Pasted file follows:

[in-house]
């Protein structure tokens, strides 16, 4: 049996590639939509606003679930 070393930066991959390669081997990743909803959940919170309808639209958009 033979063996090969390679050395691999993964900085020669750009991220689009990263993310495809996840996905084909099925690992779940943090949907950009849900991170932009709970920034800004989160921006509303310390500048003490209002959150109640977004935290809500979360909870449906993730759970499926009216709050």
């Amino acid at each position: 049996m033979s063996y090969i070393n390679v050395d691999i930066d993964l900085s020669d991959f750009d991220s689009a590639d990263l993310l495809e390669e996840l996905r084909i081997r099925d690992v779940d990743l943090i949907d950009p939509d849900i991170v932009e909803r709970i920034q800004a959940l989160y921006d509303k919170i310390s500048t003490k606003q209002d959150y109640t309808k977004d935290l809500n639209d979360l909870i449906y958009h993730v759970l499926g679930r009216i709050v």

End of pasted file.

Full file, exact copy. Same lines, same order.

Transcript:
[in-house]
């Protein structure tokens, strides 16, 4: 049996590639939509606003679930 070393930066991959390669081997990743909803959940919170309808639209958009 033979063996090969390679050395691999993964900085020669750009991220689009990263993310495809996840996905084909099925690992779940943090949907950009849900991170932009709970920034800004989160921006509303310390500048003490209002959150109640977004935290809500979360909870449906993730759970499926009216709050």
């Amino acid at each position: 049996m033979s063996y090969i070393n390679v050395d691999i930066d993964l900085s020669d991959f750009d991220s689009a590639d990263l993310l495809e390669e996840l996905r084909i081997r099925d690992v779940d990743l943090i949907d950009p939509d849900i991170v932009e909803r709970i920034q800004a959940l989160y921006d509303k919170i310390s500048t003490k606003q209002d959150y109640t309808k977004d935290l809500n639209d979360l909870i449906y958009h993730v759970l499926g679930r009216i709050v």